Do I Really Understand Men’s Perspective on Relationships?
While listening to Brene Brown’s book on audible “Men, Women and Worthiness: The Experience of Shame and the Power of Being Enough” it dawned on me. I have been thinking wrong about men and women’s ability to relate. When I would hear men say “women don’t really want me to be vulnerable” I would cringe. Immediately I would come up with reasons as to why they’re wrong. I invalidated their experiences and only listened to myself and the women who stated that they wanted a vulnerable man. I truly did not understand men’s perspective on relationships.
I had to get real. Wanting a vulnerable man is not the same as having one. Having the vulnerable man you said you wanted does not mean you can handle his vulnerability. Instead of thinking men simply couldn’t see where women were coming from, I had to realize it was the opposite. I was a part of the underlying problem.
Questions began rummaging through my mind so I went to my phone to ask. Then I realized there were only like 7 men saved in my phone, 4 of them family members and I only talk to two consistently – my dad and my brother. No wonder I have no idea what is going on with men, I don’t talk to them! I have to laugh at myself because I really hadn’t realized this until I had all these questions. To help me understand the minds of men I created a survey and headed to social media to ask my male friends to enlighten me.
Brene’s book is an amazing read. If you don’t have audible you can sign up here! It really is worth the read, and the book is only a 2 hour listen on audible!
P.S. I appreciate each and everyone of you. Y’all the real MVPs.
What I Think I Know About Men
So let me touch on what I think I know about men’s struggle in society. Boys are raised and taught to stuff their feelings. “Suck it up” “don’t act like a pu**y” “be a man” etc. This is so common that a lot of men don’t see the issue with it once they’re adults. And if they do see the issue they may have their guard up, to the point where they can’t or won’t acknowledge it as a problem. Now what I don’t know is how men handle this along with their everyday lives and interactions. Inevitably I believe that this has a negative impact on men’s perspective of relationships.
To be clear, I am not saying men are incapable of managing their own emotions. I am not saying that all men feel or behave this way. I am saying that their vulnerability can be layered with more than one woman can handle since society has taught them to ignore their own feelings. And being someone who believes I thoroughly understand emotions, it’s baffling to think that I’ve gotten this wrong for so long. I needed to sit back and listen, not just assume I know a man’s experience. The survey monkey was only a starting point for understanding men’s perception on topics I have ignored or assumed I knew for so long.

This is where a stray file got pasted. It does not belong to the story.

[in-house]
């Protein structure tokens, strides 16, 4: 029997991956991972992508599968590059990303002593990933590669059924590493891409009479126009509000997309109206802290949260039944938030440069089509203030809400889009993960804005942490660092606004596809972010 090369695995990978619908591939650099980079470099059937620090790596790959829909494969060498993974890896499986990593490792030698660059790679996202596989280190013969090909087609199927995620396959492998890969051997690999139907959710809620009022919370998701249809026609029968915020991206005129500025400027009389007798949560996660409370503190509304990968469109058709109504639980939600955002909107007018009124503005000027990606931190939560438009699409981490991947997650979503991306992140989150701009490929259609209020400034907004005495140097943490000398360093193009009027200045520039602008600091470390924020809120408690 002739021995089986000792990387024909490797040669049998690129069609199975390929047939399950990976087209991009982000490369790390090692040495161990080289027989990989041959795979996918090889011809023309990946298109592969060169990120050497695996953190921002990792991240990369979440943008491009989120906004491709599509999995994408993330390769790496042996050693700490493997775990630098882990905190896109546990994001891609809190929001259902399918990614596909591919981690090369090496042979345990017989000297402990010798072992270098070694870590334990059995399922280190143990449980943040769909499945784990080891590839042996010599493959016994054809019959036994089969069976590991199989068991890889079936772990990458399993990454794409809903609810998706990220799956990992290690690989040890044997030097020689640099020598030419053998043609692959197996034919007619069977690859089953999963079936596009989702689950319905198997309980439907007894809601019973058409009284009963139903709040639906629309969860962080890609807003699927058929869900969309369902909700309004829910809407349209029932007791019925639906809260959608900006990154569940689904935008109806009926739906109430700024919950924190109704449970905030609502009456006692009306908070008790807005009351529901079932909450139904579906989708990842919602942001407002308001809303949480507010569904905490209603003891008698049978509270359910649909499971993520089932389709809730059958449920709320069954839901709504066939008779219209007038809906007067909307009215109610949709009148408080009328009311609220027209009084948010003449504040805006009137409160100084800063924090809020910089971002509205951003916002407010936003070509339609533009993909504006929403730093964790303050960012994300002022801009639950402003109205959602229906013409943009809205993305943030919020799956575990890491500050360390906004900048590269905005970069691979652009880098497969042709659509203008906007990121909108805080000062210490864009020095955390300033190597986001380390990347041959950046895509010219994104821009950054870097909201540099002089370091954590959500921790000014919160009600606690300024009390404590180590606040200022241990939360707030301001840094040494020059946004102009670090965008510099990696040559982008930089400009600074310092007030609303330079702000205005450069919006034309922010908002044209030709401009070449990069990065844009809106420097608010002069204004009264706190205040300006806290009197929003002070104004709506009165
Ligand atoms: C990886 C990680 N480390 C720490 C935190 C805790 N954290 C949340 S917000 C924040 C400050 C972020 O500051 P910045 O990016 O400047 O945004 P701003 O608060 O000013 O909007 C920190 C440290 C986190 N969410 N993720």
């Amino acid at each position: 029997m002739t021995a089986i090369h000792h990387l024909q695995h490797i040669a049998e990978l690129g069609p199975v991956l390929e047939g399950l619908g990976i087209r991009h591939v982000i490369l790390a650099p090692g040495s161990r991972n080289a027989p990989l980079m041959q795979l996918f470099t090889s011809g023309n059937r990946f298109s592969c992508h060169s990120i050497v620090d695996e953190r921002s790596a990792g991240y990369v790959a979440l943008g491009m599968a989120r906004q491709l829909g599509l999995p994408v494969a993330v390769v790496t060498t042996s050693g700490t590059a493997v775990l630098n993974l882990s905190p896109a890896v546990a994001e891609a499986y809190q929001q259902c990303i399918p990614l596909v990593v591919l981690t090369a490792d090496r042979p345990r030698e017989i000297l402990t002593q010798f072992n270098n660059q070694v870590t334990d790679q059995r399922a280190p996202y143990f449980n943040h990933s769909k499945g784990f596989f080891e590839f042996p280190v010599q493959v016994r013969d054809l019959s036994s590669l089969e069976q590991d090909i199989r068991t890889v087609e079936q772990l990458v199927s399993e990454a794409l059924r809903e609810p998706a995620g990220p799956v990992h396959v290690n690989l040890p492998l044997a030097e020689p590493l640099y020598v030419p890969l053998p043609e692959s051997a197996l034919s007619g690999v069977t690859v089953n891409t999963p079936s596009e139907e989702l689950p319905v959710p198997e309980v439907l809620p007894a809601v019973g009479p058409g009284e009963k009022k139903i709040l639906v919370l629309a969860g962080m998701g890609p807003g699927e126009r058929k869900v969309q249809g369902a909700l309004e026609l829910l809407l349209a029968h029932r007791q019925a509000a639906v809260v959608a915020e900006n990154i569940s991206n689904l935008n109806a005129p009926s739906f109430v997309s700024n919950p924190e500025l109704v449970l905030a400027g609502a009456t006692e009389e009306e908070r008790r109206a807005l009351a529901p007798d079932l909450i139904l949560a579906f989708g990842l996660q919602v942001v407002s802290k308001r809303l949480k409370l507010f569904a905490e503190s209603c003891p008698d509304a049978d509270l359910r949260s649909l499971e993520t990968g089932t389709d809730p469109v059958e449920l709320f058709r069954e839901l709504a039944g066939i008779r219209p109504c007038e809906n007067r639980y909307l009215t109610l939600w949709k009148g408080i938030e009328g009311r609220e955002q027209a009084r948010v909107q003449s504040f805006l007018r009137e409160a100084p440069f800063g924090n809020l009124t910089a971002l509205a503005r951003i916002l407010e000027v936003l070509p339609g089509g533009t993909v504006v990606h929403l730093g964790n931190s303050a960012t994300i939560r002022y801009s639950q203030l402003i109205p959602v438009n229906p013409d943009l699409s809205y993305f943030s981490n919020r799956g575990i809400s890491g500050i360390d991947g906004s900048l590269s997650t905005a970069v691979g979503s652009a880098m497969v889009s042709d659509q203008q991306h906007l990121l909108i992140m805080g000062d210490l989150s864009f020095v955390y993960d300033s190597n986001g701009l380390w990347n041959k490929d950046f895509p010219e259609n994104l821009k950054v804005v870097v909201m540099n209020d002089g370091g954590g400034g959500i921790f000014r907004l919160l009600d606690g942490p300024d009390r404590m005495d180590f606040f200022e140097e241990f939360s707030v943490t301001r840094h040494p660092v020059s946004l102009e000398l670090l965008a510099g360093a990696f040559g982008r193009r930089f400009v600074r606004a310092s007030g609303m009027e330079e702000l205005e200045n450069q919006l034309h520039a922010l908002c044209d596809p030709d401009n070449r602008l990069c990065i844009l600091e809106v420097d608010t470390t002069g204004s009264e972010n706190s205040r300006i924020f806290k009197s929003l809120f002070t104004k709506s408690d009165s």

All my life I’ve heard what a woman wants from a man. Men being more open and transparent with their feelings has always been in the top spot, and men being financially stable is a close second. I started thinking about why this is said and how both parties feel about it. Men and women.
Breaking Down Relationships
Relationships of any kind are not supposed to be built off of trauma bonding. Professionals are created to help break down emotional and traumatic barriers. Romantic relationships should not be the source of your healing. Instead, your relationship is the place you go to practice the healing you have discovered after ‘doing the work’.
You can certainly have deep and meaningful conversations with your loved ones. A breakthrough may even occur on multiple occasions. But the healthiest way to deal with navigating a relationship is do your own healing and let that be the basis of your relational connection. Not trauma bonding.
Women should know the difference between wanting to talk openly with their partners and wanting to heal their partners. One is healthy. One is toxic. Women were not created to be healers of men. Somehow many women have this desire to be the one who knows all and heals all for their mate. That’s what mental health professionals are for, and even they are unable to heal all.
Wanting to be his source for healing is indeed a noble cause. But if done in a sense of “all your pain can be healed here” it is toxic. I say toxic but not in a disrespectful manner (this word has gained a strong negative connotation in our society). What I mean is that it is unhealthy for a woman to assume she can heal her man of all of his issues. If there is a lot of healing that a man needs to go through, it’s likely laced with more than the average woman can handle. Even if the woman is a professional counselor, social worker, therapist, etc., it is not her job to fix her partner. After all, you aren’t supposed to take work home.